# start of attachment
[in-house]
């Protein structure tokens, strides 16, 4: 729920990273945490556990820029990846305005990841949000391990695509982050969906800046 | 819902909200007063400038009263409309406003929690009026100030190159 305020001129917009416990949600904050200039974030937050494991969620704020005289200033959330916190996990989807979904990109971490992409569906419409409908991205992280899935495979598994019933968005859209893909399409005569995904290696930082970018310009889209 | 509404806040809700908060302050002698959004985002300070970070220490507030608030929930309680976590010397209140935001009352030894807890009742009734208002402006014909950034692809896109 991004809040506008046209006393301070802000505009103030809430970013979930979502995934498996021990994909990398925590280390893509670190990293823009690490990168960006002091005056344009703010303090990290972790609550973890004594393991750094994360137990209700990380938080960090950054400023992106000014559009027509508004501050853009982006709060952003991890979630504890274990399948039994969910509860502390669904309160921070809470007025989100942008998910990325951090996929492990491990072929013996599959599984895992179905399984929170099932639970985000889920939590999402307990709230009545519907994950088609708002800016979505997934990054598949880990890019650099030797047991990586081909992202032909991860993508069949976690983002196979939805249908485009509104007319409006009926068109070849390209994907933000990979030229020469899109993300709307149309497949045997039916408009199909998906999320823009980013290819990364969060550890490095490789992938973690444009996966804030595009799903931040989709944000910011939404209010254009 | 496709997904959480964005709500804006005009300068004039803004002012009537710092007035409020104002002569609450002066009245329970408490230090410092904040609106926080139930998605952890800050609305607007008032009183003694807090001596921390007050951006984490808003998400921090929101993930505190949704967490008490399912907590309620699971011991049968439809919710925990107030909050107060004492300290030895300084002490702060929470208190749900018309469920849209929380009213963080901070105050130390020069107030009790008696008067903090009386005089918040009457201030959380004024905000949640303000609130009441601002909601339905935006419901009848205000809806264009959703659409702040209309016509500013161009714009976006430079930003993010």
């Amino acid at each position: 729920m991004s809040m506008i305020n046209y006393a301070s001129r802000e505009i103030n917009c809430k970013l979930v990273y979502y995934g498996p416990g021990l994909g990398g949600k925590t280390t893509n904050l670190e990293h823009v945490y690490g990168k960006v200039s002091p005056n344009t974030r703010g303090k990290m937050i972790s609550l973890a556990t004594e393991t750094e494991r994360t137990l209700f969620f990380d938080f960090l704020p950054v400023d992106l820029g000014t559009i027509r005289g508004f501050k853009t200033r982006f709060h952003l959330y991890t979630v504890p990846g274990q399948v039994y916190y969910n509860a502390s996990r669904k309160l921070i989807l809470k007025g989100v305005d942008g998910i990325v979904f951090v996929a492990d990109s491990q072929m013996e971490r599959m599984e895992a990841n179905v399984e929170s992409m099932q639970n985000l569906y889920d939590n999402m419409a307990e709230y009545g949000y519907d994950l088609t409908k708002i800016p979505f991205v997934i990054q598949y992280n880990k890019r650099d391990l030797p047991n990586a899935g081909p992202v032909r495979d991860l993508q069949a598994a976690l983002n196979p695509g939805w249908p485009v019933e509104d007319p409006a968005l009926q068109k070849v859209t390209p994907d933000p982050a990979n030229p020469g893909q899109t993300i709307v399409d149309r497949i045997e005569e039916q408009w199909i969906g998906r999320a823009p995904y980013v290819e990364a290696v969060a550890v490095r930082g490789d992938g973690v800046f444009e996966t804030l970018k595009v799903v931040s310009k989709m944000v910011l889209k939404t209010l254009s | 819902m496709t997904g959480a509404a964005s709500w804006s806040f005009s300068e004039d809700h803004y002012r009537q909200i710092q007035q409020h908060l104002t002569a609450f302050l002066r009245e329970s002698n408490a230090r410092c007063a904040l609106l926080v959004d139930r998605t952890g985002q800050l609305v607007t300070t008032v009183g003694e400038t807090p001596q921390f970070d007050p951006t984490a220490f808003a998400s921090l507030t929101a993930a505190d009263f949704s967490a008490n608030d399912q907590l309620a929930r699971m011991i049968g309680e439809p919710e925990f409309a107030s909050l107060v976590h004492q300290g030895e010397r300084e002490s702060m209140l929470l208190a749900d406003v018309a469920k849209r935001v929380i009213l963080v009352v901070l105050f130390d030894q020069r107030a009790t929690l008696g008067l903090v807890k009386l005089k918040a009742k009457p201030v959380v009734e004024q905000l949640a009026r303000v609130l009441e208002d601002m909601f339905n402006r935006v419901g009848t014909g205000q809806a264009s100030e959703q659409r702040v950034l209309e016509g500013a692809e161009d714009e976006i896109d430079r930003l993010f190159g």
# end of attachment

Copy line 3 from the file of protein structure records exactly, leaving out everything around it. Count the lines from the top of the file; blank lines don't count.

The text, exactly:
């Amino acid at each position: 729920m991004s809040m506008i305020n046209y006393a301070s001129r802000e505009i103030n917009c809430k970013l979930v990273y979502y995934g498996p416990g021990l994909g990398g949600k925590t280390t893509n904050l670190e990293h823009v945490y690490g990168k960006v200039s002091p005056n344009t974030r703010g303090k990290m937050i972790s609550l973890a556990t004594e393991t750094e494991r994360t137990l209700f969620f990380d938080f960090l704020p950054v400023d992106l820029g000014t559009i027509r005289g508004f501050k853009t200033r982006f709060h952003l959330y991890t979630v504890p990846g274990q399948v039994y916190y969910n509860a502390s996990r669904k309160l921070i989807l809470k007025g989100v305005d942008g998910i990325v979904f951090v996929a492990d990109s491990q072929m013996e971490r599959m599984e895992a990841n179905v399984e929170s992409m099932q639970n985000l569906y889920d939590n999402m419409a307990e709230y009545g949000y519907d994950l088609t409908k708002i800016p979505f991205v997934i990054q598949y992280n880990k890019r650099d391990l030797p047991n990586a899935g081909p992202v032909r495979d991860l993508q069949a598994a976690l983002n196979p695509g939805w249908p485009v019933e509104d007319p409006a968005l009926q068109k070849v859209t390209p994907d933000p982050a990979n030229p020469g893909q899109t993300i709307v399409d149309r497949i045997e005569e039916q408009w199909i969906g998906r999320a823009p995904y980013v290819e990364a290696v969060a550890v490095r930082g490789d992938g973690v800046f444009e996966t804030l970018k595009v799903v931040s310009k989709m944000v910011l889209k939404t209010l254009s | 819902m496709t997904g959480a509404a964005s709500w804006s806040f005009s300068e004039d809700h803004y002012r009537q909200i710092q007035q409020h908060l104002t002569a609450f302050l002066r009245e329970s002698n408490a230090r410092c007063a904040l609106l926080v959004d139930r998605t952890g985002q800050l609305v607007t300070t008032v009183g003694e400038t807090p001596q921390f970070d007050p951006t984490a220490f808003a998400s921090l507030t929101a993930a505190d009263f949704s967490a008490n608030d399912q907590l309620a929930r699971m011991i049968g309680e439809p919710e925990f409309a107030s909050l107060v976590h004492q300290g030895e010397r300084e002490s702060m209140l929470l208190a749900d406003v018309a469920k849209r935001v929380i009213l963080v009352v901070l105050f130390d030894q020069r107030a009790t929690l008696g008067l903090v807890k009386l005089k918040a009742k009457p201030v959380v009734e004024q905000l949640a009026r303000v609130l009441e208002d601002m909601f339905n402006r935006v419901g009848t014909g205000q809806a264009s100030e959703q659409r702040v950034l209309e016509g500013a692809e161009d714009e976006i896109d430079r930003l993010f190159g």